For more significantly, we see a new elasticity in typologies. Though this book is organized by type of interior—house, loft, office, restaurant, and so on—the chapters strain to control their borders, particularly once we leave the confines of home. While the residence has seen the least radical changes to its own program, during the past three decades it has become the catalyst for entirely new ways of thinking of spaces once firmly isolated from it—from the secretary’s cubicle to the nurse’s station to the librarian’s reading room. The domestication of such environments is a welcome step in providing more comfort, more reassurance, and more pleasure to domains formerly defined by prohibitions and exclusions. Unquestionably, the changes we see in public spaces are indebted to the civil rights movements of the late 1960s. Those battles fought against barriers of race, class, gender, and physical ability laid the groundwork for a larger climate of hospitality and accommodation.
It is also possible to detect a very different agenda in the popularity of the residential model. The introduction of domestic amenities into commercial spaces can also be construed as part of a wider attempt to put a more acceptable face on the workings of capital. In this view, interior design dons the mask of entertainment in order to conceal the less sanguine aspects of daily life; every interior is fundamentally a stage set. There is nothing new about the charade, nor is it particularly insidious—as the actors are complicit in the game. Indeed, it could be argued that transforming work into play is design’s ultimate task. Danger surfaces, however, when illusion becomes delusion—when design overcompensates for the realities of illness with patronizing sentiment, or when offices become surrogate apartments because of the relentless demands of a 24-7 economy.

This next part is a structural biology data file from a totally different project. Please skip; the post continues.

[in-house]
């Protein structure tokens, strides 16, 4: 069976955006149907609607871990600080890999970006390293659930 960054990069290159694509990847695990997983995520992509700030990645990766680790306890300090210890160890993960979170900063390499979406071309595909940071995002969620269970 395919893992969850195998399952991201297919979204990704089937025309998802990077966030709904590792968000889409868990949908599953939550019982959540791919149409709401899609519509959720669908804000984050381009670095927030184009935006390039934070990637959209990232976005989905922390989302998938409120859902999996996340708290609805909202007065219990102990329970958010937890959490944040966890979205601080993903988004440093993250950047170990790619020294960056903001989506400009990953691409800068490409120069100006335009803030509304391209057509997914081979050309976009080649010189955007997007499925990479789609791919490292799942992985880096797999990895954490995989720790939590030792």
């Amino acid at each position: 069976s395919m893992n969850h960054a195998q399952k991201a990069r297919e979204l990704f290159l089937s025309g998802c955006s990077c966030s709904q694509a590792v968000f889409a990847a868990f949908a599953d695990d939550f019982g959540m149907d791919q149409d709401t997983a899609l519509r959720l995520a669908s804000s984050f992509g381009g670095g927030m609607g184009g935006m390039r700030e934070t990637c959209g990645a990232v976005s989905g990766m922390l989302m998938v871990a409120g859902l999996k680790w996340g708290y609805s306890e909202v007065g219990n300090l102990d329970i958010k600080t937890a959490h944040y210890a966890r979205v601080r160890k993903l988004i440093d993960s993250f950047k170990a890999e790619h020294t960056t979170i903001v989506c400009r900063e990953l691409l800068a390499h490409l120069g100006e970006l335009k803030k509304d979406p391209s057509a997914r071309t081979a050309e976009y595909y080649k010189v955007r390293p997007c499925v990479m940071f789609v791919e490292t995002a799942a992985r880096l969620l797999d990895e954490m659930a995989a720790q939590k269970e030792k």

In these instances, design relinquishes its potential to transform daily life in favor of what amounts to little more than a facile re-branding of space, or worse, an act of deceit. The projects selected here make the case for a range of best practices. Looked at together, they describe the traits (but not the trends) of the contemporary interior. And since, with few exceptions, all of the spaces considered have been realized, this international survey can be construed as a kind of pulse-taking. The interiors have been curated to illuminate ideas that are enduring and to identify potential areas of change. These selections are offered with a desire to ameliorate the limitations of design criticism so acutely diagnosed by architectural historian Kenneth Frampton when he observed:
Despite the vast influence media has on the world . . . we are still subject to a lack of information with regard to world culture . . . Thus, while we are momentarily informed on Japan, we hardly know anything about India, Australia or South Africa; while we are au courant on Spain, Portugal, France, and Germany, we know less about current practice in Scandinavia.[iii]
In response, this book attempts to be Catholic in its purview, not by framing design culture in terms of Spain or Scandinavia or Australia but by charting the changes to interiors through countries and across nationalities. Furthermore, instead of offering sociological portraits—for example, of shopping spaces, which would of necessity include phenomena like Starbucks and big-box retail—Contemporary World Interiors sets its sights on the achievements that can be said to flow from design. If there is a perceptible bias, it is decidedly toward spaces like Herzog & de Meuron’s Walker Art Center in Minneapolis (Culture, p. 315) or Marcel Wanders’ Lute Suites in Amsterdam (Hotels, pp. 436037)—those that make an art out of hybridity, that don’t simply mix and match periods but borrow from various episodes in design and re-filter them through a contemporary lens. The selection offered here favors those who still find wisdom in Renaissance chronicler Baldassare Castiglione’s advice:
He who does not avoid . . . antique expressions, except in the rarest instances, makes no less serious a mistake than he who in his desire to imitate times past continues to eat acorns after wheat has become available.[iv